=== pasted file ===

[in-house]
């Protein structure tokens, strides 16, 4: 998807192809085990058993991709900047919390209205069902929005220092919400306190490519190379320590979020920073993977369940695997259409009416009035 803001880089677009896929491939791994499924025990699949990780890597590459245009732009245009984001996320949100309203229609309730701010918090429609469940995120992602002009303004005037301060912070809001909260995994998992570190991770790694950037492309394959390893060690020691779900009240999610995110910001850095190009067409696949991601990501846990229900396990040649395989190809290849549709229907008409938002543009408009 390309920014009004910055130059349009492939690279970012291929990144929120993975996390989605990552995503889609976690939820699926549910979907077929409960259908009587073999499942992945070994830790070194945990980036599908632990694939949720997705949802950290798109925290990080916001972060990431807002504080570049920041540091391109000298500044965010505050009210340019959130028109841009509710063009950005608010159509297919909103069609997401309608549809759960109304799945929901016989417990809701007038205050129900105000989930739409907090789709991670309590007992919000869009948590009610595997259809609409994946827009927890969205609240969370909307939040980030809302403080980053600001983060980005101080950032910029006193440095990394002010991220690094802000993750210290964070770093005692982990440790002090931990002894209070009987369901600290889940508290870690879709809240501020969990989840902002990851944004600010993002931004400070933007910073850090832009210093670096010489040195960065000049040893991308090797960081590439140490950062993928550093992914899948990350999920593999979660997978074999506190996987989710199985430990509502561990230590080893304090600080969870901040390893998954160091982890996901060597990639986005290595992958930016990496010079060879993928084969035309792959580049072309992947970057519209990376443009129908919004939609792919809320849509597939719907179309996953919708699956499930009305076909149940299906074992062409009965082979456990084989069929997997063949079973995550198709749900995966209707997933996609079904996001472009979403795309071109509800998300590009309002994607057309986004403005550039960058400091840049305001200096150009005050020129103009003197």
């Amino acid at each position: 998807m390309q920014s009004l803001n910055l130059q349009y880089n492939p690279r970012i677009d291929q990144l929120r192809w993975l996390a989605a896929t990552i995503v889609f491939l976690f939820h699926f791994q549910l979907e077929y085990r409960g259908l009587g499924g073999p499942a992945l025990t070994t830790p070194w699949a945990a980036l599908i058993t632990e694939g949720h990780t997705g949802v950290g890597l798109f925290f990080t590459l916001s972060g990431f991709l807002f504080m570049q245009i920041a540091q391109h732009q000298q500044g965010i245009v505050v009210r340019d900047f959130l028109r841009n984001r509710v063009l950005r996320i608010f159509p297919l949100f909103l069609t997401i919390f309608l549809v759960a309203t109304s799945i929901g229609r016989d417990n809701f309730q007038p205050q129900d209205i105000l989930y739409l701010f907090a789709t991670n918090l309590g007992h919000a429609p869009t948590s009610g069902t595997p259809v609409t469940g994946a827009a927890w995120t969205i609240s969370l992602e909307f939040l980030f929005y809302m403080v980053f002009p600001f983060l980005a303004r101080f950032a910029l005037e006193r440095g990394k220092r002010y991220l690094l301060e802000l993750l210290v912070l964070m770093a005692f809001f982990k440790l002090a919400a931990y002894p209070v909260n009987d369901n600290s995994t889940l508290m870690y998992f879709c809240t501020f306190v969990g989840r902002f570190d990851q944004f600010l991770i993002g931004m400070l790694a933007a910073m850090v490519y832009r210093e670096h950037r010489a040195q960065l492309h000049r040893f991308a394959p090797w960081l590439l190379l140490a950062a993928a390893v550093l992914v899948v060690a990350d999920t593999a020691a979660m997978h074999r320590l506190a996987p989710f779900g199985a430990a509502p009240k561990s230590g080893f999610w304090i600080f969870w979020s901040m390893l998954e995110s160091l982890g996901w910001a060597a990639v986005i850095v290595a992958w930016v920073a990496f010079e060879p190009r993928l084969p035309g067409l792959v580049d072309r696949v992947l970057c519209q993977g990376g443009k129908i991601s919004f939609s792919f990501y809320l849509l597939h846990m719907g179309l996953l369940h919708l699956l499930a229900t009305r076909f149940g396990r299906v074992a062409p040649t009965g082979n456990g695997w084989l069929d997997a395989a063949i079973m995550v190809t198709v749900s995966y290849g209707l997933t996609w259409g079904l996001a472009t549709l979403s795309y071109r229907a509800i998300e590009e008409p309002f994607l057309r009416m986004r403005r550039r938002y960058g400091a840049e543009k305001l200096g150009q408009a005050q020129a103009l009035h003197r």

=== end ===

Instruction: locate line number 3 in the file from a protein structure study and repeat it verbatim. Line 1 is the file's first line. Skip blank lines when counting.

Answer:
């Amino acid at each position: 998807m390309q920014s009004l803001n910055l130059q349009y880089n492939p690279r970012i677009d291929q990144l929120r192809w993975l996390a989605a896929t990552i995503v889609f491939l976690f939820h699926f791994q549910l979907e077929y085990r409960g259908l009587g499924g073999p499942a992945l025990t070994t830790p070194w699949a945990a980036l599908i058993t632990e694939g949720h990780t997705g949802v950290g890597l798109f925290f990080t590459l916001s972060g990431f991709l807002f504080m570049q245009i920041a540091q391109h732009q000298q500044g965010i245009v505050v009210r340019d900047f959130l028109r841009n984001r509710v063009l950005r996320i608010f159509p297919l949100f909103l069609t997401i919390f309608l549809v759960a309203t109304s799945i929901g229609r016989d417990n809701f309730q007038p205050q129900d209205i105000l989930y739409l701010f907090a789709t991670n918090l309590g007992h919000a429609p869009t948590s009610g069902t595997p259809v609409t469940g994946a827009a927890w995120t969205i609240s969370l992602e909307f939040l980030f929005y809302m403080v980053f002009p600001f983060l980005a303004r101080f950032a910029l005037e006193r440095g990394k220092r002010y991220l690094l301060e802000l993750l210290v912070l964070m770093a005692f809001f982990k440790l002090a919400a931990y002894p209070v909260n009987d369901n600290s995994t889940l508290m870690y998992f879709c809240t501020f306190v969990g989840r902002f570190d990851q944004f600010l991770i993002g931004m400070l790694a933007a910073m850090v490519y832009r210093e670096h950037r010489a040195q960065l492309h000049r040893f991308a394959p090797w960081l590439l190379l140490a950062a993928a390893v550093l992914v899948v060690a990350d999920t593999a020691a979660m997978h074999r320590l506190a996987p989710f779900g199985a430990a509502p009240k561990s230590g080893f999610w304090i600080f969870w979020s901040m390893l998954e995110s160091l982890g996901w910001a060597a990639v986005i850095v290595a992958w930016v920073a990496f010079e060879p190009r993928l084969p035309g067409l792959v580049d072309r696949v992947l970057c519209q993977g990376g443009k129908i991601s919004f939609s792919f990501y809320l849509l597939h846990m719907g179309l996953l369940h919708l699956l499930a229900t009305r076909f149940g396990r299906v074992a062409p040649t009965g082979n456990g695997w084989l069929d997997a395989a063949i079973m995550v190809t198709v749900s995966y290849g209707l997933t996609w259409g079904l996001a472009t549709l979403s795309y071109r229907a509800i998300e590009e008409p309002f994607l057309r009416m986004r403005r550039r938002y960058g400091a840049e543009k305001l200096g150009q408009a005050q020129a103009l009035h003197r």